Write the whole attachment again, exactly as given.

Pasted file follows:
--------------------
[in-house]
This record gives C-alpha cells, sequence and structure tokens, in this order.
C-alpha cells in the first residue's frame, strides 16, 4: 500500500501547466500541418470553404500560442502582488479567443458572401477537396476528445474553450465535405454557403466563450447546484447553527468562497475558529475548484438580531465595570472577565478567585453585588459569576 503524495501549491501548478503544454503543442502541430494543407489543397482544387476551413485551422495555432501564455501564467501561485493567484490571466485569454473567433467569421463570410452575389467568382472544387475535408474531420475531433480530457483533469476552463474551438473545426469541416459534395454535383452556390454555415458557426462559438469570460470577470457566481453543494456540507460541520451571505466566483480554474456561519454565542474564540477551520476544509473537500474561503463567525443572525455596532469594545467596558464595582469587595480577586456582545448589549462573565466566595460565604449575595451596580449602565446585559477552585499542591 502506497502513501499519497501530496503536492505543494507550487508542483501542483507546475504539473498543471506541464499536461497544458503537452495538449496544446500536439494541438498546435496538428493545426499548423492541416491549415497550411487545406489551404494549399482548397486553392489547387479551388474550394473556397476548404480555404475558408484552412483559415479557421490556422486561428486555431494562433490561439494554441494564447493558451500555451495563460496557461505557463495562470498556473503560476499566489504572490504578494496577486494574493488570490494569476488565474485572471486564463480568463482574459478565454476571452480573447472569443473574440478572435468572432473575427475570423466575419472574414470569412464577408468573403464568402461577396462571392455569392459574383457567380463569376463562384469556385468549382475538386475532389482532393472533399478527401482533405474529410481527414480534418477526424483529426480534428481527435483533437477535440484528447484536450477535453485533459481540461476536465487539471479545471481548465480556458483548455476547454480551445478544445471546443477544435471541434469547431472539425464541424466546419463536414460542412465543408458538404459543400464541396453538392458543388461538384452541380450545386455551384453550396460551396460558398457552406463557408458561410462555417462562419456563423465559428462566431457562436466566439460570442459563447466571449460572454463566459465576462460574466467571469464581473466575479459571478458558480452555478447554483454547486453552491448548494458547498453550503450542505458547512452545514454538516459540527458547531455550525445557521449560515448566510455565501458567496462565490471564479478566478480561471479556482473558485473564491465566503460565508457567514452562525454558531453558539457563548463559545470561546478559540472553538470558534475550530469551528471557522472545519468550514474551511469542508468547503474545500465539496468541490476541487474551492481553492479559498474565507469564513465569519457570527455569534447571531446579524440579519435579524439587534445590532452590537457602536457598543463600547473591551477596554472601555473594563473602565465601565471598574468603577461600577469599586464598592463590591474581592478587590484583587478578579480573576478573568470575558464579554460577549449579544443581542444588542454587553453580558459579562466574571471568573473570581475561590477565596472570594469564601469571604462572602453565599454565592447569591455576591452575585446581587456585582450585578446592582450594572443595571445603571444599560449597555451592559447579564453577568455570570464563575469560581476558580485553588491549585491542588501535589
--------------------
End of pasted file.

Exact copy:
[in-house]
This record gives C-alpha cells, sequence and structure tokens, in this order.
C-alpha cells in the first residue's frame, strides 16, 4: 500500500501547466500541418470553404500560442502582488479567443458572401477537396476528445474553450465535405454557403466563450447546484447553527468562497475558529475548484438580531465595570472577565478567585453585588459569576 503524495501549491501548478503544454503543442502541430494543407489543397482544387476551413485551422495555432501564455501564467501561485493567484490571466485569454473567433467569421463570410452575389467568382472544387475535408474531420475531433480530457483533469476552463474551438473545426469541416459534395454535383452556390454555415458557426462559438469570460470577470457566481453543494456540507460541520451571505466566483480554474456561519454565542474564540477551520476544509473537500474561503463567525443572525455596532469594545467596558464595582469587595480577586456582545448589549462573565466566595460565604449575595451596580449602565446585559477552585499542591 502506497502513501499519497501530496503536492505543494507550487508542483501542483507546475504539473498543471506541464499536461497544458503537452495538449496544446500536439494541438498546435496538428493545426499548423492541416491549415497550411487545406489551404494549399482548397486553392489547387479551388474550394473556397476548404480555404475558408484552412483559415479557421490556422486561428486555431494562433490561439494554441494564447493558451500555451495563460496557461505557463495562470498556473503560476499566489504572490504578494496577486494574493488570490494569476488565474485572471486564463480568463482574459478565454476571452480573447472569443473574440478572435468572432473575427475570423466575419472574414470569412464577408468573403464568402461577396462571392455569392459574383457567380463569376463562384469556385468549382475538386475532389482532393472533399478527401482533405474529410481527414480534418477526424483529426480534428481527435483533437477535440484528447484536450477535453485533459481540461476536465487539471479545471481548465480556458483548455476547454480551445478544445471546443477544435471541434469547431472539425464541424466546419463536414460542412465543408458538404459543400464541396453538392458543388461538384452541380450545386455551384453550396460551396460558398457552406463557408458561410462555417462562419456563423465559428462566431457562436466566439460570442459563447466571449460572454463566459465576462460574466467571469464581473466575479459571478458558480452555478447554483454547486453552491448548494458547498453550503450542505458547512452545514454538516459540527458547531455550525445557521449560515448566510455565501458567496462565490471564479478566478480561471479556482473558485473564491465566503460565508457567514452562525454558531453558539457563548463559545470561546478559540472553538470558534475550530469551528471557522472545519468550514474551511469542508468547503474545500465539496468541490476541487474551492481553492479559498474565507469564513465569519457570527455569534447571531446579524440579519435579524439587534445590532452590537457602536457598543463600547473591551477596554472601555473594563473602565465601565471598574468603577461600577469599586464598592463590591474581592478587590484583587478578579480573576478573568470575558464579554460577549449579544443581542444588542454587553453580558459579562466574571471568573473570581475561590477565596472570594469564601469571604462572602453565599454565592447569591455576591452575585446581587456585582450585578446592582450594572443595571445603571444599560449597555451592559447579564453577568455570570464563575469560581476558580485553588491549585491542588501535589